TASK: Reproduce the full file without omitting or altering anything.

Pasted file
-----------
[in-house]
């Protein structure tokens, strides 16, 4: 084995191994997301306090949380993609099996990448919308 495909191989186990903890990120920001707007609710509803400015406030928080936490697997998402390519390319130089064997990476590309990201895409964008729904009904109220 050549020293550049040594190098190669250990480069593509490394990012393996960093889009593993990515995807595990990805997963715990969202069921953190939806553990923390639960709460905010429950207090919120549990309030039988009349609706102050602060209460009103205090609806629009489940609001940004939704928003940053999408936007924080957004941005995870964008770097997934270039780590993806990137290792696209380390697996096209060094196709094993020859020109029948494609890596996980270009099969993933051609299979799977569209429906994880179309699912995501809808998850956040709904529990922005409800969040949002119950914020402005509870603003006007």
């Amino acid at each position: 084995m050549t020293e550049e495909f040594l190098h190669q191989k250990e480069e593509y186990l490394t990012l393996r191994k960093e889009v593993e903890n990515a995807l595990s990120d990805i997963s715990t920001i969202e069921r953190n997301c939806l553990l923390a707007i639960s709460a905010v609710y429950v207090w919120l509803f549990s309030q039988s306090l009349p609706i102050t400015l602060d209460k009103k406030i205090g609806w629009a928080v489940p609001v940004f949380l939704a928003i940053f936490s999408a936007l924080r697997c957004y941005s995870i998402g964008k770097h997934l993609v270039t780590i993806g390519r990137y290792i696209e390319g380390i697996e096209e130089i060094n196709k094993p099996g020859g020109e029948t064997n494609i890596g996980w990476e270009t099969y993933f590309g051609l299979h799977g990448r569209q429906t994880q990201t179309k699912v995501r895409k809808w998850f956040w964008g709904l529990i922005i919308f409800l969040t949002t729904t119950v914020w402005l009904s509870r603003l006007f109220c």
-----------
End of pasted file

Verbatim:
[in-house]
């Protein structure tokens, strides 16, 4: 084995191994997301306090949380993609099996990448919308 495909191989186990903890990120920001707007609710509803400015406030928080936490697997998402390519390319130089064997990476590309990201895409964008729904009904109220 050549020293550049040594190098190669250990480069593509490394990012393996960093889009593993990515995807595990990805997963715990969202069921953190939806553990923390639960709460905010429950207090919120549990309030039988009349609706102050602060209460009103205090609806629009489940609001940004939704928003940053999408936007924080957004941005995870964008770097997934270039780590993806990137290792696209380390697996096209060094196709094993020859020109029948494609890596996980270009099969993933051609299979799977569209429906994880179309699912995501809808998850956040709904529990922005409800969040949002119950914020402005509870603003006007």
């Amino acid at each position: 084995m050549t020293e550049e495909f040594l190098h190669q191989k250990e480069e593509y186990l490394t990012l393996r191994k960093e889009v593993e903890n990515a995807l595990s990120d990805i997963s715990t920001i969202e069921r953190n997301c939806l553990l923390a707007i639960s709460a905010v609710y429950v207090w919120l509803f549990s309030q039988s306090l009349p609706i102050t400015l602060d209460k009103k406030i205090g609806w629009a928080v489940p609001v940004f949380l939704a928003i940053f936490s999408a936007l924080r697997c957004y941005s995870i998402g964008k770097h997934l993609v270039t780590i993806g390519r990137y290792i696209e390319g380390i697996e096209e130089i060094n196709k094993p099996g020859g020109e029948t064997n494609i890596g996980w990476e270009t099969y993933f590309g051609l299979h799977g990448r569209q429906t994880q990201t179309k699912v995501r895409k809808w998850f956040w964008g709904l529990i922005i919308f409800l969040t949002t729904t119950v914020w402005l009904s509870r603003l006007f109220c």